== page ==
The Washington Post

Pizza maker Anthony Pilla flips out at Urbana

Few Washington food brands have jumped around as much in the past year as Anthony Pilla. Since the popular pizzaiolo left Seventh Hill Pizza last August, for a gig with the owners of Acqua al 2 that never panned out, the 25-year-old pie baker has been seen flipping dough first at H & Pizza in the Atlas District, then at Pizza CS in Rockville.

Miss his show? You can catch it again, Wednesday through Sunday, at Urbana in Dupont Circle, where for the past month Pilla has been tending the gas-fired stone oven in the dining room of Hotel Palomar.

He swears he’s there for the long term. “I need to interact with people,” says Pilla. A 10-seat pizza bar in the back of Urbana allows him to do just that. As anyone who has seen him in motion can attest,  the cook’s delivery is as impressive as his thin crusts, sought after for their puffy lips, crisp-chewy texture and dance between yeast and char in every slice.

The cook has tweaked his dough recipe for Urbana. It now incorporates two kinds of flour, a 24-hour raise and white wine. The last touch gives the crust  a tangy kick that goes missing when you’re not using a wood-burning oven, says Pilla. Wine has also been added to his sauce, which is made with hand-crushed San Marzano tomatoes.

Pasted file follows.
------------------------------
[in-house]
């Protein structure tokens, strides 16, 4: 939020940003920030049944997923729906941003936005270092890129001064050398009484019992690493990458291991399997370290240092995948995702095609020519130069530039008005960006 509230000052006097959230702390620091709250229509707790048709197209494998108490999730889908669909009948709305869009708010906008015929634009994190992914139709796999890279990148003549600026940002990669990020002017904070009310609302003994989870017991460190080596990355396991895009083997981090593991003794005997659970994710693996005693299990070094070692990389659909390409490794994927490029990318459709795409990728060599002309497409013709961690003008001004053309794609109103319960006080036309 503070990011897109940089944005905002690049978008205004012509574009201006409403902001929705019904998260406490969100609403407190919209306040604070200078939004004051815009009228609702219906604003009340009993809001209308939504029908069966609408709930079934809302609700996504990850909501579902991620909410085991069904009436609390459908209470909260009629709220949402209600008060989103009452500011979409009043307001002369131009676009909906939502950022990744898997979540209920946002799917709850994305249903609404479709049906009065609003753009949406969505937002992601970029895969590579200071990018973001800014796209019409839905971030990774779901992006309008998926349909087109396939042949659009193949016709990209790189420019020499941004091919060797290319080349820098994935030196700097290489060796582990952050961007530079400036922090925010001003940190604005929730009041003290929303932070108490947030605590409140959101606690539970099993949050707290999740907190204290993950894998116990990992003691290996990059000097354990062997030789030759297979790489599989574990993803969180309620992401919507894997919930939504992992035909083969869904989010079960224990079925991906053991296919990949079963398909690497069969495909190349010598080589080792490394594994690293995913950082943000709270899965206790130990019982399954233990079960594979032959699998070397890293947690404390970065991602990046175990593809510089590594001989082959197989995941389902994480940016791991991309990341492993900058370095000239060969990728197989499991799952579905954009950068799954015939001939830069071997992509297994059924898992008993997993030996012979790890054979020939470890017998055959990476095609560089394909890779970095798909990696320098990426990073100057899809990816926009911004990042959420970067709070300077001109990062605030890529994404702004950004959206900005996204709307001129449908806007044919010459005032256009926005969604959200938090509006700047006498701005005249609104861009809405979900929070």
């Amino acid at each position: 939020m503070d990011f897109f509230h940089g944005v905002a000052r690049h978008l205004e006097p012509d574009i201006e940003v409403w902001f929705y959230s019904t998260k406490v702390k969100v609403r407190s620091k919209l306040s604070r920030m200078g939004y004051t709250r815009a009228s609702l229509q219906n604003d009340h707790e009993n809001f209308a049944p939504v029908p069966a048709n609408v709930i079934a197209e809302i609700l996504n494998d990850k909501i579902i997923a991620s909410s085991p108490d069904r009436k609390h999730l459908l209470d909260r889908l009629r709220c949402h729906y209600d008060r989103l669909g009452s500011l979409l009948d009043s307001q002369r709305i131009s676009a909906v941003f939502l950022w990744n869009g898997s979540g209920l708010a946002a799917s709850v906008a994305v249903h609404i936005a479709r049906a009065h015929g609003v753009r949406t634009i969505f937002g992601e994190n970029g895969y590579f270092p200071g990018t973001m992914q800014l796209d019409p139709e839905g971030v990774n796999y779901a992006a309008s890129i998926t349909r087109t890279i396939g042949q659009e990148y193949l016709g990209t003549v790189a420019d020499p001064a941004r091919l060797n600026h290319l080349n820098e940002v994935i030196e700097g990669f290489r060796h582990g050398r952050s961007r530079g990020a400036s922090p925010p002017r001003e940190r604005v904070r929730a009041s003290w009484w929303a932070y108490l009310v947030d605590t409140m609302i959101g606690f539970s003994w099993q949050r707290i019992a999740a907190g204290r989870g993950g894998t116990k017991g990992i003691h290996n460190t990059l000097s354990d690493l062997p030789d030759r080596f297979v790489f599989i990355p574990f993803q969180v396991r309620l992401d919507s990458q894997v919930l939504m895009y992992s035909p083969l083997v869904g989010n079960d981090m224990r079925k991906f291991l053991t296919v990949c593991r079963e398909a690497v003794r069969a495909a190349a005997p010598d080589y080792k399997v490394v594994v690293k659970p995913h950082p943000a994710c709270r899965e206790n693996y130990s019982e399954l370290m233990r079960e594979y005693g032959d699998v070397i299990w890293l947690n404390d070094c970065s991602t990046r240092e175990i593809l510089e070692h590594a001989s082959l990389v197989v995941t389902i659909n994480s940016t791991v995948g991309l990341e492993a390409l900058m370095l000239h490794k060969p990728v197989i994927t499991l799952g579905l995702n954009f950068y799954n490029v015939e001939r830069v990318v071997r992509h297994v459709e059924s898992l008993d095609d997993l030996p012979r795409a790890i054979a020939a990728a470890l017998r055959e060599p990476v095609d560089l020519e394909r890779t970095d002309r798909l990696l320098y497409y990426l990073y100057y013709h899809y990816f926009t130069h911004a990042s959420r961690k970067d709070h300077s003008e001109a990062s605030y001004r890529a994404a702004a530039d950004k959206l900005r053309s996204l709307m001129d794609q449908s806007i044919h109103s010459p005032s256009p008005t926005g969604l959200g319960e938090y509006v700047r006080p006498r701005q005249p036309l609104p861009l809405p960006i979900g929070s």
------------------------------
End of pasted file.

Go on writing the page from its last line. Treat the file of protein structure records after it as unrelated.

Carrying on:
Pilla says the establishment, which is run by the San Francisco-based Kimpton Hotels & Restaurants, first tried to hire him a year ago, when he was still at Seventh Hill Pizza. “No way,” he says he thought at the time. “I’m too cool to go corporate.”

The chance to learn from Urbana chef John Critchley and to grow with a boutique firm persuaded him otherwise. “Fun and challenging,” says Pilla, “that’s a match made in heaven.” And who doesn’t like a benefits package?

Weaned on a beige buffet a la “Fargo” in Minnesota, Tom Sietsema is the food critic for The Washington Post. This is his second tour of duty at the Post. Sietsema got his first taste in the ‘80s, when he was hired by his predecessor to answer phones, write some, and test the bulk of the Food section’s recipes. That’s how he learned to clean squid, bake colonial cakes and distinguish between nutmeg and mace.



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Lavanya Ramanathan · February 1, 2013

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